In Years 5 and 6, students draw on artworks from a range of cultures, times and locations. They explore the arts of Aboriginal and Torres Strait Islander Peoples and of the Asia region and learn that they are used for different purposes. While the arts in the local community should be the initial focus for learning, students are also aware of and interested in the arts from more distant locations and the curriculum provides opportunities to build on this curiosity.Â
As they make and respond to the arts, students explore meaning and interpretation, and social and cultural contexts of the arts. They evaluate the use of forms and elements in artworks they make and observe.
Students extend their understanding of safety in the arts. In Years 5 and 6, their understanding of the roles of artists and audiences builds on previous bands. They develop their understanding and use of performance or technical skills to communicate intention for different audiences. They identify a variety of audiences for different arts experiences as they engage with more diverse artworks as artists and audiences.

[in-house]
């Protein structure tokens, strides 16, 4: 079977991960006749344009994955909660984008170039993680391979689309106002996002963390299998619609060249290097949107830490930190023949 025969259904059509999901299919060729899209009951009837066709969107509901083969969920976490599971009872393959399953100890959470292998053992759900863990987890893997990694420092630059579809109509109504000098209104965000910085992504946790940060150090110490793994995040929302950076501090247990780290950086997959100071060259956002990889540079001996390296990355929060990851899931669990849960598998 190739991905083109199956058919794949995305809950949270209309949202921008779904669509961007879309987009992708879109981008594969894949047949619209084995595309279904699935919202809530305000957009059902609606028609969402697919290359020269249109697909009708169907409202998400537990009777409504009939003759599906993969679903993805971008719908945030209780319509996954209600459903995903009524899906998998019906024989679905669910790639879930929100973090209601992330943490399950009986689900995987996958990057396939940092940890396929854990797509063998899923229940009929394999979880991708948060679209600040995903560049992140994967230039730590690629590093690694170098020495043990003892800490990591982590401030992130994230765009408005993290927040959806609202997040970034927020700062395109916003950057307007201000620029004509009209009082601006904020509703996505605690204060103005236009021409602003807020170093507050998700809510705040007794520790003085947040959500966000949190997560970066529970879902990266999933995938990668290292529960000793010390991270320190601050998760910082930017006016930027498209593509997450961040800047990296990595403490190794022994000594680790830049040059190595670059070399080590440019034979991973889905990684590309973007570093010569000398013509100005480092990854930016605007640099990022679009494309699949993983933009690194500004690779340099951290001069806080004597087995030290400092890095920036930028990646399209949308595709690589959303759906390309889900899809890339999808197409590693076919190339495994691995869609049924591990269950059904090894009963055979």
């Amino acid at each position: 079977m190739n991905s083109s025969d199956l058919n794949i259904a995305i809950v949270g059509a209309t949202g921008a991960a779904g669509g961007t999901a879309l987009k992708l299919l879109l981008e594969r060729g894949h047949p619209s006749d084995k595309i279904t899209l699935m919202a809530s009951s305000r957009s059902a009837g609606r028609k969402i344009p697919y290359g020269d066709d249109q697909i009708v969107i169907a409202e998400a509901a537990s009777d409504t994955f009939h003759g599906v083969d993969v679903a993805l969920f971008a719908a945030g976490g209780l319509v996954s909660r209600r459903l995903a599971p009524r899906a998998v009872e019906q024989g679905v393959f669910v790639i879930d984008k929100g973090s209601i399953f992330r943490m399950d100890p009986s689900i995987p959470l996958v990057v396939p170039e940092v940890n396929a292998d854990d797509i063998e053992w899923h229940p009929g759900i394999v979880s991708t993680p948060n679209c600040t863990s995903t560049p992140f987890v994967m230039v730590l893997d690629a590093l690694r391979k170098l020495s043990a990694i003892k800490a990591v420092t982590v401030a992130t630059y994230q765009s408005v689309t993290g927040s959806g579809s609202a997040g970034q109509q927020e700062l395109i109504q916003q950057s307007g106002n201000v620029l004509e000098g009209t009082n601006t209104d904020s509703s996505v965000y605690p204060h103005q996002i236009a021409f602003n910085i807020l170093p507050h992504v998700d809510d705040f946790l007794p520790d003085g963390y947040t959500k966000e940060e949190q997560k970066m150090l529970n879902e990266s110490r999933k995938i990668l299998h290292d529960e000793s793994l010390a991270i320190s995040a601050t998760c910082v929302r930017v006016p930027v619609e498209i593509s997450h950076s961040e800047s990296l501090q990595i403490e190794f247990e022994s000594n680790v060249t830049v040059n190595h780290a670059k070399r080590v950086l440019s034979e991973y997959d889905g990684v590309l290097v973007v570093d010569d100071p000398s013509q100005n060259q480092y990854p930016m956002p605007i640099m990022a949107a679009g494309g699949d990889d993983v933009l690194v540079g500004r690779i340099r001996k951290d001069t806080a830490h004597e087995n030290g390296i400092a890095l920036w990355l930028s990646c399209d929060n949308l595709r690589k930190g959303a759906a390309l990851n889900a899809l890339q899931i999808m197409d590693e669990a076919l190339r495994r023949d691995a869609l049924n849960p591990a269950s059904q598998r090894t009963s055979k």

In Drama, students:
By the end of Year 6, students explain how ideas are communicated in artworks they make and to which they respond. They describe characteristics of artworks from different social, historical and cultural contexts that influence their art making.
Students structure elements and processes of arts subjects to make artworks that communicate meaning. They work collaboratively to share artworks for audiences, demonstrating skills and techniques.
By the end of Year 6, students explain how dramatic action and meaning is communicated in drama they make, perform and view. They explain how drama from different cultures, times and places influences their own drama making.
Students work collaboratively as they use the elements of drama to shape character, voice and movement in improvisation, playbuilding and performances of devised and scripted drama for audiences.